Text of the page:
Where else are you worshipping?

I’ve got a good friend who, when he preaches, usually includes a prayer that asks for us to have service of worship as opposed to worship services. It sounds like semantics, but there’s a unique beauty in the distinction. It’s so easy for us to think of worship as something we go “do” on Sunday morning. But as we look for the new Heaven on Earth, our reality can become more and more that LIFE is worship, and that we are serving as an act of worship. 

I’m often asked what my favorite part of being a worship leader is. Sunday mornings are great, and I love worshiping alongside the people who make up this beautiful body of believers, but one of my favorite times every week is our Wednesday night rehearsal process. Why? Because it’s a time of watching real transformation in people’s lives by the Holy Spirit through community, fellowship and music. It’s a service of worship. The beauty of a ministry that involves so many creative folks is that we are able to come together as a body of believers who want to create and experience together.
The process of rehearsing for Sunday mornings or for seasonal services becomes so much more than practicing notes on a page—it’s watching the Holy Spirit compel folks who daily battle lies from the enemy who wants to keep them on the sidelines. It’s experiencing true connection with one another as we put away technology, speak face-to-face, laugh, cry and sometimes sing. It’s worshipping as we rejoice and celebrate in the stories of transformation—like the vocalist who was told in high school that she should never sing or the one that has always felt like she needs to keep her tone at a whisper level so no one else can hear. It’s the drummer who was always told he was too loud or the band member who has always thought he wasn’t good enough. The vocalist that battles feeling unworthy to even begin to sing… But over the course of being in the midst of a group that can understand, I get to watch these same artists push back the lies and step into the gifts that God has called them to use. I get to see these step up and into the reality that we are ALL called to participate. The vocalist that’s been bullied for years steps up to the microphone to sing, by herself, to lead God’s people to His beauty. It’s service of worship.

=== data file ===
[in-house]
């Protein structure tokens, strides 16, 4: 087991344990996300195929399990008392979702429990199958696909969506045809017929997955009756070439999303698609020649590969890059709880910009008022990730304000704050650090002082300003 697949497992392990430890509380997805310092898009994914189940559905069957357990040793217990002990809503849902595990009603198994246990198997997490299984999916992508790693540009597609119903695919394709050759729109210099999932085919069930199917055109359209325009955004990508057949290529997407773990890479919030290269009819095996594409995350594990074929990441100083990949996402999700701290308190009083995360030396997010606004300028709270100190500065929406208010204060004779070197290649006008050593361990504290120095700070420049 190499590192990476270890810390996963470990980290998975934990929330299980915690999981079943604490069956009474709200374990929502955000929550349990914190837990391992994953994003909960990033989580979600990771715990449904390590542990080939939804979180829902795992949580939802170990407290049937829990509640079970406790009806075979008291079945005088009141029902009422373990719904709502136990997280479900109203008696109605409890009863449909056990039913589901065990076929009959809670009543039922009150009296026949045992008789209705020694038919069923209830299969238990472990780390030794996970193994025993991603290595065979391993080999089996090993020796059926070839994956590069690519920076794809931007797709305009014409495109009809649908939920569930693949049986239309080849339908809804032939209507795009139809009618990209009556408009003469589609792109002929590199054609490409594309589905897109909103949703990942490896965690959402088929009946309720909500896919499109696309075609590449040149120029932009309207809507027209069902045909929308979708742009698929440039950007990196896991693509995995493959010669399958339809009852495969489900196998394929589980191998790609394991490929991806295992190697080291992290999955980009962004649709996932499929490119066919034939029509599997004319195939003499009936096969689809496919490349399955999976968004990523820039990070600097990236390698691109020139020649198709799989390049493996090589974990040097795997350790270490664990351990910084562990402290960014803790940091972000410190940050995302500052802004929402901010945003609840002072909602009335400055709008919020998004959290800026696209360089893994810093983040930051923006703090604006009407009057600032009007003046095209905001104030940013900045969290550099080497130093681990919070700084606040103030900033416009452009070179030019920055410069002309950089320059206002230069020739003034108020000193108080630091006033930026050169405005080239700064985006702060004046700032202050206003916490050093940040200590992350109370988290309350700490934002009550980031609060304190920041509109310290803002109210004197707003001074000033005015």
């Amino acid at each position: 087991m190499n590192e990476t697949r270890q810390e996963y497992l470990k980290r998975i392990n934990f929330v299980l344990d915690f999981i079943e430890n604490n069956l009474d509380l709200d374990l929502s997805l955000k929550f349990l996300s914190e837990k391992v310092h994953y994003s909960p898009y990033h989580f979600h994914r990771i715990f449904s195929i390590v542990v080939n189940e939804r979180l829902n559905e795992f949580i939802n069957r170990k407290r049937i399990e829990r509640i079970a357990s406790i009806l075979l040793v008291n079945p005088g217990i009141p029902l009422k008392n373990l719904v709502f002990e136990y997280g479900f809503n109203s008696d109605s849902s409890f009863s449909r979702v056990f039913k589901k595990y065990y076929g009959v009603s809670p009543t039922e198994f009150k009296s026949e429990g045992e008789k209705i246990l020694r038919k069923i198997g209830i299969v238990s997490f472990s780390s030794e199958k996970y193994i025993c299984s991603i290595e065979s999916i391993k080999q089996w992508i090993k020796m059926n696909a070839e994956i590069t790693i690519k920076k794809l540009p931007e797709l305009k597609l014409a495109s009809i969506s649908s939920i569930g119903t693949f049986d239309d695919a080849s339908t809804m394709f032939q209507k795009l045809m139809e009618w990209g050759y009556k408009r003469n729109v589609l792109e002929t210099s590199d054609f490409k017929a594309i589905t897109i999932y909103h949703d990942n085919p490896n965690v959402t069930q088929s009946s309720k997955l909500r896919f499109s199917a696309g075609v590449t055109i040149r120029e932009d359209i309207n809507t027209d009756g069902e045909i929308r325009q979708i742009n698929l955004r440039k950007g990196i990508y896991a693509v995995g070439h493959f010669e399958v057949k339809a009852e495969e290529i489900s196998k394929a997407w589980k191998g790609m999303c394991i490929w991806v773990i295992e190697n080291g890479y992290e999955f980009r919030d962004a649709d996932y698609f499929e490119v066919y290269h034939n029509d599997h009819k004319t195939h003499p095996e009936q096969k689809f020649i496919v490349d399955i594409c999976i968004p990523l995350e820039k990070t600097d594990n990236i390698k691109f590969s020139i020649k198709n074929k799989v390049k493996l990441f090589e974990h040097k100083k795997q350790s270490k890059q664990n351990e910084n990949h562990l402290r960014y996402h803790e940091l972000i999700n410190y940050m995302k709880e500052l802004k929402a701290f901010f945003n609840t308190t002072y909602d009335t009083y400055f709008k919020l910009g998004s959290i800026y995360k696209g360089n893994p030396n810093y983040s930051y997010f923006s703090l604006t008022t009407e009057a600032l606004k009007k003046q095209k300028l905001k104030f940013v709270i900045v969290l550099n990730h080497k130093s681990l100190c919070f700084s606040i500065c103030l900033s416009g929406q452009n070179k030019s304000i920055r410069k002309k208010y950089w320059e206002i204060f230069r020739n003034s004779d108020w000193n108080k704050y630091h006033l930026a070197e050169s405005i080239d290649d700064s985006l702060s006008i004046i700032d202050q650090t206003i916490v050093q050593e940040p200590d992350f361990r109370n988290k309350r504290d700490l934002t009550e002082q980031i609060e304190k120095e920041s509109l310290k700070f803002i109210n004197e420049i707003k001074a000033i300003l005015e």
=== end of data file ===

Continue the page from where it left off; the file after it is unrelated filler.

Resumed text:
One of my absolute favorite things to do is ask Jack Swaim to come up with a lead line on his guitar during the interlude of a song. (The interlude is the music in between verses). As Eric says in Chariots of Fire, “When I run, I feel God’s pleasure,” the same goes when I get to listen to Jack play his guitar. When he plays, I sense God’s pleasure. His playing leads me to worship. He approaches his gift with a humble spirit of wanting to bring a gift. There’s no pretense and there’s no desire to be in the spotlight, but Jack is a man that has been transformed by the Holy Spirit and called to use his gifts for God’s glory. He’s motivated only by wanting to contribute to leading others in worship. It’s beautiful. It’s service of worship.

How is God calling you to step into your everyday life and create service of worship? Where are you finding times and ways to experience His glory outside of “going to church”?  Are you sitting on the sidelines because you’ve been battling lies for years, believing that you can’t sing, shouldn’t sing, shouldn’t play, don’t have a gift to bring? 

Come find connection with others who battle the same way you do. Join us as we prepare, not for the next worship service, but prepare because it’s a service of worship.

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